GDPR, the federal government budget, Olympic mania

TLP White


Hot Links –

  1. Google gets Aggressive: I’m a fan of simple and intuitive security disclosures that can inform (or nudge[1]) the market to reward good security practices. Google Chrome’s move towards more intuitive and visible markings for unencrypted web traffic is a good step in the right direction.[2] Tinder better catch-up![3]


  1. Olympic Destroyer: It looks like the Olympic organizers dodged a bullet ahead of the opening ceremony. Talos says that the purpose of the attack was disruption and destruction – rather than any attempt at theft. “The destructive nature of this malware aims to render the machine unusable by deleting shadow copies, event logs and trying to use PsExec & WMI to further move through the environment.”[4]


  1. Budgets: Last Friday, the President signed a two-year spending bill into law.

This week, the White House released a proposal for its next budget.[5] While the proposal included big spending cuts across the board – security spending got some bumps. The budget proposes a significant increase in the DHS office that handles critical infrastructure security and federal network security.[6]

That being said, Treasury, Education, Energy[7], and Interior all had proposals to increase their ability to support the cybersecurity of key critical infrastructure. HHS didn’t get any of the same attention. What gives?

No one believes this proposal will be adopted by Congress. But it does serve an important role in signaling the Administration’s priorities. The new HHS Secretary is due to defend the proposal in a hearing on Wednesday morning. Let’s see if he talks cyber.

  1. GDPR: As we started to discuss last week, GDPR is the new General Data Protection Regulation that comes into effect on May 25. GDPR establishes the rights of European residents in relation to their personal data. It is designed to protect the privacy of European citizens and residents – and in doing so impacts all organizations that are located in Europe or that collect or store the information of European residents.

GDPR pertains not only to how an organization must protect information and notify impacted parties in the event of a breach, but also when and how it is permissible for an entity to collect, store, and process personal data.

Personal data is the broad term under GDPR for “any information relating to an identified or identifiable natural person (data subject).” This is a more inclusive definition than PII in the U.S. – a name or even an IP address can constitute personal data under the GDPR.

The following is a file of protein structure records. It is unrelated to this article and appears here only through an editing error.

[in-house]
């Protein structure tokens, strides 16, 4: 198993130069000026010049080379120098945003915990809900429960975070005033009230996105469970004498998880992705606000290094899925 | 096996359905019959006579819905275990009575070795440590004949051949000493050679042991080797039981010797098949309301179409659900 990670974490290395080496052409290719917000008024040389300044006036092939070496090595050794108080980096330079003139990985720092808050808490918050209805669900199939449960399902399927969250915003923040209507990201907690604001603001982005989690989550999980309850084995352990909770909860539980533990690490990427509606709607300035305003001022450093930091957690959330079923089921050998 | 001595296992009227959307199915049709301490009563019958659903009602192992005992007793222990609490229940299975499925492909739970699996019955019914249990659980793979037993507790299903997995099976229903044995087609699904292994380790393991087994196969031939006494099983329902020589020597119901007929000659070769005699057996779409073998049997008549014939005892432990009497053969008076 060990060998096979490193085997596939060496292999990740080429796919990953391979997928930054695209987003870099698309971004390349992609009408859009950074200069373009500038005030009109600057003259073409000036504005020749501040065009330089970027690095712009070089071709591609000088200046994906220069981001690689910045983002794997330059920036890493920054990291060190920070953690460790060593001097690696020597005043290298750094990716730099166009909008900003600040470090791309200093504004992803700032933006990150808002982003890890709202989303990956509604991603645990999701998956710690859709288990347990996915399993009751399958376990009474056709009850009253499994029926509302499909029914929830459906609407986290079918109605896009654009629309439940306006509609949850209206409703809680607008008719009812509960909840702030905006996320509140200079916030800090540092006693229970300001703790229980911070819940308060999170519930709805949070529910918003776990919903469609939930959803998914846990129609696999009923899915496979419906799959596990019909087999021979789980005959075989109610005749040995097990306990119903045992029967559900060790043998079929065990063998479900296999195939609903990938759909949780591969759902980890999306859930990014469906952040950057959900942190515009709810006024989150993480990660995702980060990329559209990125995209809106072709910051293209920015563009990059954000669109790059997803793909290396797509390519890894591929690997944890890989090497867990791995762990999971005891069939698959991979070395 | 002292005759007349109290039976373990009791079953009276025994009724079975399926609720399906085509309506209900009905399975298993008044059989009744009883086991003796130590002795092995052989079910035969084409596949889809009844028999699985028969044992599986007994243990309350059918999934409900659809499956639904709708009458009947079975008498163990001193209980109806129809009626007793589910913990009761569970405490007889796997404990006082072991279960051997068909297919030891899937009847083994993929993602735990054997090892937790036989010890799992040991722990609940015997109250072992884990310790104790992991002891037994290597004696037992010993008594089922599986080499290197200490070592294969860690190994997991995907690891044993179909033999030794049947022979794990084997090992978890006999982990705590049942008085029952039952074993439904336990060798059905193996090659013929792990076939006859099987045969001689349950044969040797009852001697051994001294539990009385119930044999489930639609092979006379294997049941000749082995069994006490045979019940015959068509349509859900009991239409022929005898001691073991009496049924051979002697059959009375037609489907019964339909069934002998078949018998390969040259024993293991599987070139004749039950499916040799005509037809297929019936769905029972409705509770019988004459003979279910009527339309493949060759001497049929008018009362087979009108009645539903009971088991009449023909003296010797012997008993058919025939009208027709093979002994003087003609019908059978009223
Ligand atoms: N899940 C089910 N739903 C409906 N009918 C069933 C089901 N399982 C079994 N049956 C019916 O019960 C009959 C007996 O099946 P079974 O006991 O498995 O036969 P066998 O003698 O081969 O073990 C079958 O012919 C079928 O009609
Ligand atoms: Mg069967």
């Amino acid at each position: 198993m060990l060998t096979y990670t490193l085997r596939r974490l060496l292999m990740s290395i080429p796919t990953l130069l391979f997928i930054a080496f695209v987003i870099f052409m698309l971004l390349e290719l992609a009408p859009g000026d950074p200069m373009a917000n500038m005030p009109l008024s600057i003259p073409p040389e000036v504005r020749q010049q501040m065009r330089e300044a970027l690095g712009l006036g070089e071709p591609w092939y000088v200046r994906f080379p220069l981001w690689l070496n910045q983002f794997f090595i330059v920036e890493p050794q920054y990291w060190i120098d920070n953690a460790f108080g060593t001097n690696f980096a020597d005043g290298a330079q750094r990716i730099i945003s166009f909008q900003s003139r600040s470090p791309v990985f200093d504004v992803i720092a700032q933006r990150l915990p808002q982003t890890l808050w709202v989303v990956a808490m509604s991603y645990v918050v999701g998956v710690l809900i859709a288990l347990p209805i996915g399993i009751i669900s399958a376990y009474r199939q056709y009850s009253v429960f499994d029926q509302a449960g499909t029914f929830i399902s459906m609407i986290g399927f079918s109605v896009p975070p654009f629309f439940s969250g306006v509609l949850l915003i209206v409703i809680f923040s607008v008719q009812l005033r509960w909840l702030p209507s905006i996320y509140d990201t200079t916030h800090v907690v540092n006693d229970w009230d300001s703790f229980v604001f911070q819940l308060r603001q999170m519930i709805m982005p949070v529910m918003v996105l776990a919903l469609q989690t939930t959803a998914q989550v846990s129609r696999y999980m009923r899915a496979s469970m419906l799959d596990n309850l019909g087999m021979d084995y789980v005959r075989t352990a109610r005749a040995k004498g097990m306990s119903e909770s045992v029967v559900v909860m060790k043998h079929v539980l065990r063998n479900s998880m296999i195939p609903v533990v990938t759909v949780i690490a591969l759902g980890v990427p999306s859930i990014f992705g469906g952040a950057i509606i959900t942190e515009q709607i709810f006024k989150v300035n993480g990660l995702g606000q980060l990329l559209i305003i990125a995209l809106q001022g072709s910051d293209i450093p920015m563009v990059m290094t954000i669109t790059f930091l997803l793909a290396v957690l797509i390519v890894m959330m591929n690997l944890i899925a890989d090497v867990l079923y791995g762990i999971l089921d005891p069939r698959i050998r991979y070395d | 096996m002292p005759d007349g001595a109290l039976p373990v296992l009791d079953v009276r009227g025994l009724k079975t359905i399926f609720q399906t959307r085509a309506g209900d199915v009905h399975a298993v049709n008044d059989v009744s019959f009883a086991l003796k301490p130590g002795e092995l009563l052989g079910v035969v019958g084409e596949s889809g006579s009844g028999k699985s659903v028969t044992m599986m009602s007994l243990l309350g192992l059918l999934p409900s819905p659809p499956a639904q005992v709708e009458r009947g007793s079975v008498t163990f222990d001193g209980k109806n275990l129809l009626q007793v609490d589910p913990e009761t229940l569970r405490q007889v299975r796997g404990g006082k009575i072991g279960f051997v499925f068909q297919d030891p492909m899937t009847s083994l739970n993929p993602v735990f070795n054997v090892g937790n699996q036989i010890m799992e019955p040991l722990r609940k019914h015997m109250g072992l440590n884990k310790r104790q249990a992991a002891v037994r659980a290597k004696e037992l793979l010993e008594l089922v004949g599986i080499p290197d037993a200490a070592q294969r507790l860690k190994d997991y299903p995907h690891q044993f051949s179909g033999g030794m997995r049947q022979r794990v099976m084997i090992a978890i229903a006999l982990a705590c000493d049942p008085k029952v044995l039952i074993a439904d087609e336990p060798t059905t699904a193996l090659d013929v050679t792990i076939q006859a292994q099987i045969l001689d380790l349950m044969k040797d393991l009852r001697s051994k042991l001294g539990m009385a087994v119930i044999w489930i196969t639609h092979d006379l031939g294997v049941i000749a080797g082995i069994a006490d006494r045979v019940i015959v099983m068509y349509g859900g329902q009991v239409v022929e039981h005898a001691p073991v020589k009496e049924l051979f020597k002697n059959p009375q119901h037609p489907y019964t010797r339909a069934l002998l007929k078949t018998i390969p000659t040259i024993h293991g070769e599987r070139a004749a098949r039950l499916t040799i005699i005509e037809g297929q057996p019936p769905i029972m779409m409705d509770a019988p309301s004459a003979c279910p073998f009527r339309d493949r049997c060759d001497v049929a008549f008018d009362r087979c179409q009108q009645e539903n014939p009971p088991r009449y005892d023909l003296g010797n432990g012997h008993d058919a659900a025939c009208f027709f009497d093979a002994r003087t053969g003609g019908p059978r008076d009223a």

Health data is given special consideration under the GDPR.[8] Under the regulation there is a default prohibition against processing health data – which includes “data concerning health,”[9] biometric data, and genetic data. To process health data certain conditions must be met. One condition is for the data subject to provide “explicit consent.” This is the strongest grounds for an organization to stand on – and is somewhat like the provisions requiring disclosure and affirmative consent within HIPAA. There are further conditions where health data can be processed – most notably when “processing is necessary for the purposes of preventive or occupational medicine.”[10]

GDPR sets an expectation that organizations will report any breaches very quickly – “without undue delay and, where feasible, not later than 72 hours after becoming aware of it” – to the relevant national supervisory authority. There is a further obligation to notify the data subject without undue delay.

Similar to OCR’s view, ransomware may constitute a data breach that requires reporting under GDPR[11] unless an organization can demonstrate that the ransomware attack “is unlikely to result in a risk to the rights and freedoms of natural persons.”[12]









[9] “personal data related to the physical or mental health of a natural person, including the provision of health care services, which reveal information about his or her health status.”[9]

[10] Article 9, Paragraph 2.8

[11] Definitions, from Article 4, paragraph 12: “’personal data breach’ means a breach of security leading to the accidental or unlawful destruction, loss, alteration, unauthorised disclosure of, or access to, personal data transmitted, stored or otherwise processed”


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